Despite it's childish story and pre-teen characters, many define "Harry Potter" as a film for all ages. While that's debatable, during my screening, adults were plowing through the isles every five minutes. Going to the bathroom? Getting drink refills? Buying concessions? Who knows? But not a single child budged from their seat. Their eyes were glued to the big screen.

    Conclusion: It's a sure-fire experience for children, especially if they've read the books. But adults may not encounter the same enticement as kids. Then again, if I had nothing better to do than to count the people leaving the theater, why am I recommending the film?
  • shortfatsteve10 December 2001
    An effects-laden excuse of an adaptation
    Many viewers of this film applaud its faithfulness to the book, however they miss that while the film includes much of the book in it (more than is necessary in fact), it lacks the central story. That is: the story of a young boy who has suddenly had his wildest dream come true, and who now must deal with his newfound celebrity, his amazing magical heritage, and most of all, day to day life at Hogwarts with his friends (and enemies). The movie is more preoccupied with populating Hogwarts with ghosts and moving staircases than it is with characters of any depth. Everyone from the book, Harry included, suffers from a serious lack of on-screen development, and as a consequence the story lurches ponderously from event to event without the throughline that stong character development would bring. I, for one, am not easily impressed by effects, no matter how impressive, especially when they are a duplicitous substitute for the real strength of a story such as this: character.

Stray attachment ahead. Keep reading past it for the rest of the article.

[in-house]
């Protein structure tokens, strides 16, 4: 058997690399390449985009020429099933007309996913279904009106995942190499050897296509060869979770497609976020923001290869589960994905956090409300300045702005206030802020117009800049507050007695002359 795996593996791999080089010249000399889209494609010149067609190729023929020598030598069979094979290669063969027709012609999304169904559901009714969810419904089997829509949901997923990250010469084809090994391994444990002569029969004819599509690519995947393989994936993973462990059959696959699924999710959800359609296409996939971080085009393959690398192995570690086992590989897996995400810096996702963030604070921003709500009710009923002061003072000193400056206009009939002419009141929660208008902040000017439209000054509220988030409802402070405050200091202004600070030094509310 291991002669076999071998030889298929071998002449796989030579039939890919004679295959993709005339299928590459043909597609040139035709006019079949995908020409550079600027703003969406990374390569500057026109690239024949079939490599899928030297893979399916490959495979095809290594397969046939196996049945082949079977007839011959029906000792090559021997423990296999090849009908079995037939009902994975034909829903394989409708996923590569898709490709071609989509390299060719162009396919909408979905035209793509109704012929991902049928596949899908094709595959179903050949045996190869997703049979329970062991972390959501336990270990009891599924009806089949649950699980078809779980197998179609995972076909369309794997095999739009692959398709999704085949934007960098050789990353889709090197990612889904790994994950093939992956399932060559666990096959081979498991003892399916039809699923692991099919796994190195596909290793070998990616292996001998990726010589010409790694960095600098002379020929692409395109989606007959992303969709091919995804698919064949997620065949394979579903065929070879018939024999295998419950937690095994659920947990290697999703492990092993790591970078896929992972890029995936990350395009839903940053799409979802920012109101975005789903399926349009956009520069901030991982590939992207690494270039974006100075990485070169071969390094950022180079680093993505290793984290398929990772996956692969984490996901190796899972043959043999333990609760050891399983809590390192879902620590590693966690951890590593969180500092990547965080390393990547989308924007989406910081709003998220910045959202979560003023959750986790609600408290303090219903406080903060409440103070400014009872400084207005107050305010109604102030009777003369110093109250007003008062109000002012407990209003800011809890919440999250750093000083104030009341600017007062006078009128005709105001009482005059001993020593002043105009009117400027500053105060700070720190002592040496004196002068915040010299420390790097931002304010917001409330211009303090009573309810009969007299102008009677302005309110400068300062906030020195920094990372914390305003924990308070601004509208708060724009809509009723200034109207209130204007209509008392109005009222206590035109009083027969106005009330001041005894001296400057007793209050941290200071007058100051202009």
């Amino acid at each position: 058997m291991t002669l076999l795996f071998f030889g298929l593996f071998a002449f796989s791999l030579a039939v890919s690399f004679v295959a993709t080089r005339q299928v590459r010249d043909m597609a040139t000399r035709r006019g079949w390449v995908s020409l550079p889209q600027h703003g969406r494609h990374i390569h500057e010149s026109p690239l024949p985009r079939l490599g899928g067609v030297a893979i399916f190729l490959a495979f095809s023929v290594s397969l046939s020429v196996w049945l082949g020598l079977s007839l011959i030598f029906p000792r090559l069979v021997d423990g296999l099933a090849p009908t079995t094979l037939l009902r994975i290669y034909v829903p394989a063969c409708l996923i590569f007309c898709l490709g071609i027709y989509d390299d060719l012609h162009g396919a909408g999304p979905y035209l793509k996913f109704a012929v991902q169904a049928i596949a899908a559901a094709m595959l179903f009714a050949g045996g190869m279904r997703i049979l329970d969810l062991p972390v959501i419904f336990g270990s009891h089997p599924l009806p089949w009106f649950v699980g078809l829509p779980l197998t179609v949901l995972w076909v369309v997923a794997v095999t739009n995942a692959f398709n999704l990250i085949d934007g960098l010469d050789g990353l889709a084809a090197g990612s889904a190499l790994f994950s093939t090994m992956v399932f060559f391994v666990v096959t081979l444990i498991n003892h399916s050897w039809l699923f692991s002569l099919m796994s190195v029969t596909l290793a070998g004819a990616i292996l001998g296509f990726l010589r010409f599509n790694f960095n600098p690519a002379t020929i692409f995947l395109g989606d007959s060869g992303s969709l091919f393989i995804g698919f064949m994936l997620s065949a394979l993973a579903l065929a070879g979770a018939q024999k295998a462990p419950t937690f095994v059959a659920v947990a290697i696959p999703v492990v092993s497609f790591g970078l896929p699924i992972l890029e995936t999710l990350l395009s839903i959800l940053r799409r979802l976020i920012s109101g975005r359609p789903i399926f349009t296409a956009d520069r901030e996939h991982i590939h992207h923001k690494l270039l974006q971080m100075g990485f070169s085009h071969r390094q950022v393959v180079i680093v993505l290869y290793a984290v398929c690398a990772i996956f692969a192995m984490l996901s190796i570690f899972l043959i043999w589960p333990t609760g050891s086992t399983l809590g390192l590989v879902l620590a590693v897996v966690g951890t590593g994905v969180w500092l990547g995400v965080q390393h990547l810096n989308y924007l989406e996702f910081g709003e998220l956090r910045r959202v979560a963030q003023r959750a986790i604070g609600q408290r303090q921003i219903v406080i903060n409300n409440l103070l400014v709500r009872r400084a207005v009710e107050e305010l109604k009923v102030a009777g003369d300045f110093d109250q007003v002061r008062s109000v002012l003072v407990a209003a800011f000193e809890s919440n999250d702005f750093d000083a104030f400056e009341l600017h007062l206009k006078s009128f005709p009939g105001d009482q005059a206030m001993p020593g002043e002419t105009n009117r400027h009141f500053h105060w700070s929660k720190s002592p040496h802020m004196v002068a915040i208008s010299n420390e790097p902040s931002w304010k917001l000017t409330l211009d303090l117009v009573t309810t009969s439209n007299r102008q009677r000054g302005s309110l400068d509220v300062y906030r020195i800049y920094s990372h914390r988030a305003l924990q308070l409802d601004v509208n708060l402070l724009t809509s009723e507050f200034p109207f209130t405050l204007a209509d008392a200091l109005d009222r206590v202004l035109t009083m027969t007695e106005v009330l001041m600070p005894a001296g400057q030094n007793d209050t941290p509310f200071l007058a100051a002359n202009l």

• ginger1989031026 September 2006
    Not all it could have been
    Warning: Spoilers
    What i really do not get is why so many people like this film? Having read the book first i truly fund it awful. I completely understand that bits have to be cut for time but why add in scenes that add nothing (why was there no peeves?). Also Daniel Radcliffes acting is just awful. The scene where he is told that he is a wizard makes me want to cry. Also the character of run could have had some more insightful lines than "bloody hell". I really was expecting this to be great knowing how good the book was but the film let me underwhlemed. Some character also completely miss the mark. Draco malfoy is way over done, instead of being snidely nasty but in this comes across as pantomime bad. The only upshot of the film is Alan Rickman's Snape is spot on, Robbie coltrane just about makes a reasonable Hagrid but Emma Watson's Hermione is surprisingly good and upstages the other two so much that it makes some timid scenes almost seem watchable.